What does it take to develop healthy, happy, confident children who are ready and open to learning? Recent advances in neuroscience, attachment theory and child development have provided some of the answers to this question.
The Thrive Approach draws on insights from these fields to provide a powerful way of working with children and young people that supports optimal social and emotional development. In particular, the Approach equips you to work in a targeted way with children and young people who have struggled with difficult life events to help them re-engage with life and learning.
The Thrive Approach is grounded in the current scientific developments in neuroscience. The field of neuroscience has undergone rapid advances in recent years, prompted by significant innovations in brain imaging. These have yielded important insights about how the brain and nervous system function and develop. In particular, scientists have discovered that the neural pathways of the brain and wider nervous system are relatively unformed at birth, undergoing much of their development during the first three years of life in response to relational experiences with primary care-givers. A key development during this period is the establishment of the body’s stress-response system.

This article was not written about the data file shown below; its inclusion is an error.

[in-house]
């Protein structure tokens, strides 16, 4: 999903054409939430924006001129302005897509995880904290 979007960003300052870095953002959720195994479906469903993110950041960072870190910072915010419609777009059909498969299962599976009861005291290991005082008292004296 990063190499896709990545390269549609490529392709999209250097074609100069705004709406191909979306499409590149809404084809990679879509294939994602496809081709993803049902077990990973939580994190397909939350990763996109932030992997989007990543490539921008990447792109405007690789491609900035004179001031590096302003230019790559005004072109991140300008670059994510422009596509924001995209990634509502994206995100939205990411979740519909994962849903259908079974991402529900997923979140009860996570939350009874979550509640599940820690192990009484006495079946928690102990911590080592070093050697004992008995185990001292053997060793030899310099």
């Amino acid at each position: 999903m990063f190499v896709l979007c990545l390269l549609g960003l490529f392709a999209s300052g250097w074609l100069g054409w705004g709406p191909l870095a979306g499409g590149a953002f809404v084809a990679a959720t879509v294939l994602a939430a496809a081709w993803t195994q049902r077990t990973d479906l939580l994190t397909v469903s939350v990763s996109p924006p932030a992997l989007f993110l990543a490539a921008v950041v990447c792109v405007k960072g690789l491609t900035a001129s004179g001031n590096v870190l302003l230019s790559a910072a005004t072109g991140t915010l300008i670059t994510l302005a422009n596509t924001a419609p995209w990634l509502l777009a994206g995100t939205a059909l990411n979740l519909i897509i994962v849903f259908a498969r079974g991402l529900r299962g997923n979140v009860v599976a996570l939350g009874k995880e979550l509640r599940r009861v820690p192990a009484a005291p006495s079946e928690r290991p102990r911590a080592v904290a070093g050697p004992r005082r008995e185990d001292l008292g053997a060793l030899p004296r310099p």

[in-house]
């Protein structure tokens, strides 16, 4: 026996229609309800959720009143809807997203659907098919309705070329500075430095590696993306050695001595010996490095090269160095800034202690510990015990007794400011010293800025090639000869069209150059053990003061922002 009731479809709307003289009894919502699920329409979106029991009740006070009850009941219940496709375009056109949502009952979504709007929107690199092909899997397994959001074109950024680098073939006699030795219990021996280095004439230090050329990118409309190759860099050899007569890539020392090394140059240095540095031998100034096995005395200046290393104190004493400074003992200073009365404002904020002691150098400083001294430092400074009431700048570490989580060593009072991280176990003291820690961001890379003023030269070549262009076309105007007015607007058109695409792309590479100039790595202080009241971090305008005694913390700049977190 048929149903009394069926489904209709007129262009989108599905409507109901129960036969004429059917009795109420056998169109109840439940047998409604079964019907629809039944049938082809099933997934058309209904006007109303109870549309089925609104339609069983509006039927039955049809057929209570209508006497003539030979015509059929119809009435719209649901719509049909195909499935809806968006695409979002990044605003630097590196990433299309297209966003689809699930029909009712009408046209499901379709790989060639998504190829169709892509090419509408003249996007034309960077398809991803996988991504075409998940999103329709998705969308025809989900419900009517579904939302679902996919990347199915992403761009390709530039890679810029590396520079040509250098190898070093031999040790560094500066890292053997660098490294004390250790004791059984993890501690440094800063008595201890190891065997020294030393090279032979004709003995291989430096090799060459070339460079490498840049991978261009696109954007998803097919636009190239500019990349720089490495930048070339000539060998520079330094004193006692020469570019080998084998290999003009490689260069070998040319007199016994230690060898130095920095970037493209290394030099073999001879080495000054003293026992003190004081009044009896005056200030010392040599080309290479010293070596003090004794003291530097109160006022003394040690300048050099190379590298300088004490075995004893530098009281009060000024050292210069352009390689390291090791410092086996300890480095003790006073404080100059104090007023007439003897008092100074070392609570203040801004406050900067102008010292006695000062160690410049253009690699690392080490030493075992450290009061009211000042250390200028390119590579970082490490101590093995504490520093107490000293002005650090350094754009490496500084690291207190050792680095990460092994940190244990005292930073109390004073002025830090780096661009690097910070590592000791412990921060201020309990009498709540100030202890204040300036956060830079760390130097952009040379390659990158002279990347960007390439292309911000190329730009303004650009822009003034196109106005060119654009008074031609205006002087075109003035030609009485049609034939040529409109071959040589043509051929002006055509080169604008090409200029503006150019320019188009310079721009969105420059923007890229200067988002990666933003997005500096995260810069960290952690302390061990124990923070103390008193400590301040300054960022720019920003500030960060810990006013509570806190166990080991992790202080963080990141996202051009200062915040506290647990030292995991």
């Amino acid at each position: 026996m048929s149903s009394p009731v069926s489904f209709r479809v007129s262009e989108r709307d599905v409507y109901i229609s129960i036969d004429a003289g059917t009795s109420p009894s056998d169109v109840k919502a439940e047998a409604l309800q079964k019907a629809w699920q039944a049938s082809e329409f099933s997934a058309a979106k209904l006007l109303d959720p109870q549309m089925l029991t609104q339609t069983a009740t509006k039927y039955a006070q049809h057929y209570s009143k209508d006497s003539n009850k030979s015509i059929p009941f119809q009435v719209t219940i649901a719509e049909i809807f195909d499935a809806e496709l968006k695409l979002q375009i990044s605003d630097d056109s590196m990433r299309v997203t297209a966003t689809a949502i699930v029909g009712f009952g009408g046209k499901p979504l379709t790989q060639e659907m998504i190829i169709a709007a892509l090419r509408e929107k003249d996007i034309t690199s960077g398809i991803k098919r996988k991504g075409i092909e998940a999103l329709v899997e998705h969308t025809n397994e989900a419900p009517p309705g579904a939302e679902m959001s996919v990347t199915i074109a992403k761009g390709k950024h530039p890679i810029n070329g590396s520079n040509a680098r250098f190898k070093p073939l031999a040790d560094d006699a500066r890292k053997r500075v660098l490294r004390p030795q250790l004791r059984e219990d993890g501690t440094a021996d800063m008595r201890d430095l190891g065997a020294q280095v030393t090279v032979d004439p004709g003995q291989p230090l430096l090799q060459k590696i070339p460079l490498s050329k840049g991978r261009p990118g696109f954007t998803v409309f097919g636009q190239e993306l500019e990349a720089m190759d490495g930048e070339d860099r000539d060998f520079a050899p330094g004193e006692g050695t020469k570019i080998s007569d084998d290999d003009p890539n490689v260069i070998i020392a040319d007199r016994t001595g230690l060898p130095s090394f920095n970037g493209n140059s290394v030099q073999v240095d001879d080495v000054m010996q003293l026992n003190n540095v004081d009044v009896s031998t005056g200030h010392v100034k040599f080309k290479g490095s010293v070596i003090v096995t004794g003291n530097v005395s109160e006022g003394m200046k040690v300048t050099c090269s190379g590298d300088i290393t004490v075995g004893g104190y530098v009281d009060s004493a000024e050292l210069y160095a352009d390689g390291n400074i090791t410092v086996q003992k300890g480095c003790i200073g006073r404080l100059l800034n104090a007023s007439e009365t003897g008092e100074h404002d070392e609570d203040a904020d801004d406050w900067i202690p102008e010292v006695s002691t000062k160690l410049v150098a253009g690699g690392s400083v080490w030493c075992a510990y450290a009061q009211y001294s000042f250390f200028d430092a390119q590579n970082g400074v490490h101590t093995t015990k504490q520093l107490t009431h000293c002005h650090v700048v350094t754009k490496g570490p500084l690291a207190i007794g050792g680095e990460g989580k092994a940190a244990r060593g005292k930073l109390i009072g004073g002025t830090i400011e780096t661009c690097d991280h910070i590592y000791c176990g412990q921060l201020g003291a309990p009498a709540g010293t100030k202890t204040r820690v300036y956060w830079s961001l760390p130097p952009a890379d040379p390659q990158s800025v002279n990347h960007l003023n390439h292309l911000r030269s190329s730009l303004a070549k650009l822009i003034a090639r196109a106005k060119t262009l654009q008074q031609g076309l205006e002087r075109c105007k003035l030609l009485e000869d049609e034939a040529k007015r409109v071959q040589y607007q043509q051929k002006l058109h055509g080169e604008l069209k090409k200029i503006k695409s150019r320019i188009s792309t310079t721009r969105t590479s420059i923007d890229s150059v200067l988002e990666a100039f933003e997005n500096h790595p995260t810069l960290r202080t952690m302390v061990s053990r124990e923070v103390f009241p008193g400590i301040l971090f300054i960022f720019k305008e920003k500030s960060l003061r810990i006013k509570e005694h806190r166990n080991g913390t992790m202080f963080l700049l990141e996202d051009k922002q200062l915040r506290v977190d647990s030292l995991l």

This lays the foundation for our social and emotional development throughout life, affecting our capacity to relate, love, learn and manage stress in healthy ways. However, research has also revealed the inherent ‘plasticity’ of the brain – its capacity to forge new neural connections in response to experience. The fact that the brain retains this property to a greater or lesser degree throughout life means that where brain development has been less than optimal, it remains possible to intervene at a later stage to fill the gaps.
We are currently training up three members of staff within this area and have plans to use this approach as a tool to assess the emotional literacy amongst most if not all our students. From this assessment students will then be identidied to undergoe specific intervention with our trained ELSA's Mrs N Malpas and Mr A Williams.